As part of our academic degree at CentraleSupélec, we have to do several projects. We were involved in Supsat, the student association aiming to work on a nanosatellite (also known as Cubesats).
Our goal there was to work on an automatic satellite tracker. Before our project, students used a QFH antenna:
- Pro: this antenna is omni-directional (no need for a tracker).
We decided to work for a directive antenna where the gain is higher but where a tracker is necessary to make good measurements. We found some related on Instructables, but we wanted to do one ourselves.
- Interested to work on a real application such as space technologies.
- Electronics + kind of wireless transmission: this is an IoT device.
- Furthermore, as we worked with widespread wireless chips, we will be able to use the driver for other projects with the same chip for Nordic Semiconductors.
- Automatic tracker (azimuth/elevation values obtained from another software such as Gpredict or Stellarium).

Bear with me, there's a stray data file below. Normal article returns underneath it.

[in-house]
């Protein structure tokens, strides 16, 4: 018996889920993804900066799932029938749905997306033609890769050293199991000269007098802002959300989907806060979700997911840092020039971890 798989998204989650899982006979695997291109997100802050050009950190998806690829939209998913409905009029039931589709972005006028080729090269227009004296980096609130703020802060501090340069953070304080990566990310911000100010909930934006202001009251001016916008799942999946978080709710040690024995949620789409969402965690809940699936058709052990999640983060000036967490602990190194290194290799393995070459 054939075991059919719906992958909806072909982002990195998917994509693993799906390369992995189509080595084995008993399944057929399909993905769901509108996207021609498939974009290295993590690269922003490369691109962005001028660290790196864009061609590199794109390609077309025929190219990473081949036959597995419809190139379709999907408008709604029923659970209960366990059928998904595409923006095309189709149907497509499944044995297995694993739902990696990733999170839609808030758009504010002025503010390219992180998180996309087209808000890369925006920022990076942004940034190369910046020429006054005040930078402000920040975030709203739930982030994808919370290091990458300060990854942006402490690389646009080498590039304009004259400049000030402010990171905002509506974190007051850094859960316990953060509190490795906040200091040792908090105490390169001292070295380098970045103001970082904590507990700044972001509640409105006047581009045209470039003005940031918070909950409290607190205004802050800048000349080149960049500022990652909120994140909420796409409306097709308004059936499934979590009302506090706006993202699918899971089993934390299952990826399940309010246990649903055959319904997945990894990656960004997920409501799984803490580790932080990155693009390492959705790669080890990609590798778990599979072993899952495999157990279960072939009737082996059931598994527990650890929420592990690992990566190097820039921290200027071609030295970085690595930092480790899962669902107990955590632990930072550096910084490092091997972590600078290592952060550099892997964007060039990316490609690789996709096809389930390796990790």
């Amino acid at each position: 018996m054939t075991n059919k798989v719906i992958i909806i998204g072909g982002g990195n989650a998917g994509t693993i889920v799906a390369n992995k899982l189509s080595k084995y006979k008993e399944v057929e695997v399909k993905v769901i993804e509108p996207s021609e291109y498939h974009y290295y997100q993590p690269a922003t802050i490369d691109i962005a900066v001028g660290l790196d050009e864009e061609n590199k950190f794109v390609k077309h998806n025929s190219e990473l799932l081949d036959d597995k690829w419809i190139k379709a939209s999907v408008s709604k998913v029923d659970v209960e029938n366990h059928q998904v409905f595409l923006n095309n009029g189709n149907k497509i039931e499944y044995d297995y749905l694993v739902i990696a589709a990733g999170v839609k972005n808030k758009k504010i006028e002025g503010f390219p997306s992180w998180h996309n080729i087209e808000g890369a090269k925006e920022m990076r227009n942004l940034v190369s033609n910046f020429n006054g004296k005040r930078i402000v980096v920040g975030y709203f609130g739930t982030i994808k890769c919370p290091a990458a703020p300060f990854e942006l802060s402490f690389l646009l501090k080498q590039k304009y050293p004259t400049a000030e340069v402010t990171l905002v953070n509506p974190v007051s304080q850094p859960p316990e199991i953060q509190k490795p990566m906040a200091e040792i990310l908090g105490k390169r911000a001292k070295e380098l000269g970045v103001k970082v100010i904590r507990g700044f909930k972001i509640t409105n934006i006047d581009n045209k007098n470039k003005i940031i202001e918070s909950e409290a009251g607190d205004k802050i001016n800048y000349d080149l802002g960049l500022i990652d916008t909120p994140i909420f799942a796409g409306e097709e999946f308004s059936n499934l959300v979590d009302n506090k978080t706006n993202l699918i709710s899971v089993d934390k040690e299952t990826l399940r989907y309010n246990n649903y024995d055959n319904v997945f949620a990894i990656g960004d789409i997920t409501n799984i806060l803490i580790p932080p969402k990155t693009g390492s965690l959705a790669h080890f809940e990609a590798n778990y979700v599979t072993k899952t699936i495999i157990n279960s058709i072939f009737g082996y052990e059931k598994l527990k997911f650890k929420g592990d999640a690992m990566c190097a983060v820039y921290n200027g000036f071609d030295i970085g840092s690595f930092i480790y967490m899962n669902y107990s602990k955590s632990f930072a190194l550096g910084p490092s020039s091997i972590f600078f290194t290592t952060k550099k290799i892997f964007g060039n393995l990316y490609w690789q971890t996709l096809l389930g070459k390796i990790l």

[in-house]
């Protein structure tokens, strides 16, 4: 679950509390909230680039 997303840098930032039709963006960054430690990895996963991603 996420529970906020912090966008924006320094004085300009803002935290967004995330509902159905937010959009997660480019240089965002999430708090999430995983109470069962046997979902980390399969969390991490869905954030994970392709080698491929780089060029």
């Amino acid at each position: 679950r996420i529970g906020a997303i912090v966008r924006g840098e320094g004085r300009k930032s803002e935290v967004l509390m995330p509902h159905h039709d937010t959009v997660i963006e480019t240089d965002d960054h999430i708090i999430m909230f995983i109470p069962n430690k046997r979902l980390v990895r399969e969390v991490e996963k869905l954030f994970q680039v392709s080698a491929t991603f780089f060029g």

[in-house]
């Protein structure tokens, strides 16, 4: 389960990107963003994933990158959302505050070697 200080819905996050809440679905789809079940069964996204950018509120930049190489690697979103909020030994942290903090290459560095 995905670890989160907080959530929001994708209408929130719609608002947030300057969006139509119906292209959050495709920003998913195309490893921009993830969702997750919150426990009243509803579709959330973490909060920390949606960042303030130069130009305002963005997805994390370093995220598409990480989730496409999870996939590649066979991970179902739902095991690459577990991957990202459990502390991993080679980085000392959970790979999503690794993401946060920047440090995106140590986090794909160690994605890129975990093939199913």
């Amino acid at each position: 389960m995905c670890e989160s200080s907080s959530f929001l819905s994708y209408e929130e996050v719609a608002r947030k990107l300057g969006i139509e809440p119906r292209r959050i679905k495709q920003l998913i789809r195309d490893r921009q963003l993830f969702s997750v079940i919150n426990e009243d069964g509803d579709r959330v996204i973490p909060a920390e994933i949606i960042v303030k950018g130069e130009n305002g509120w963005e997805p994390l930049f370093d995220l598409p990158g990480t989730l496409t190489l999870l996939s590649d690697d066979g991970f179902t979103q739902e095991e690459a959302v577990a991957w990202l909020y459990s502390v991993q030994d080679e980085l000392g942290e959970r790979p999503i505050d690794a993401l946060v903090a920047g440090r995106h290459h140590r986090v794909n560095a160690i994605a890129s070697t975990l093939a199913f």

- No wires between the computing unit and the motor itself.
Therefore, our project is based on the following schematic:
- A RaspberryPi 3 is used as the computing unit: a bit powerful, but in the final version, we should be able to run everything (OS, GUI, Gpredict) on the Raspberry.
- NRF24L01 for the wireless transmission: these are 2.4GHz chips with a built-in antenna and an acceptable range (up to 30 meters indoor !).
- An Arduino with the official motor shield.
- Servo and a stepper motor.
- In this schematic, we forget the mechanical issues: pliers to control the antenna, etc... Furthermore, we consider that motors will be powerful enough to drive the directional antenna.
Connections of NRF24L01 chips follows:
In the attached files, you will find the sender code (C code to be compiled with default GCC settings on the Raspberry) and the receiver code (Arduino stuff).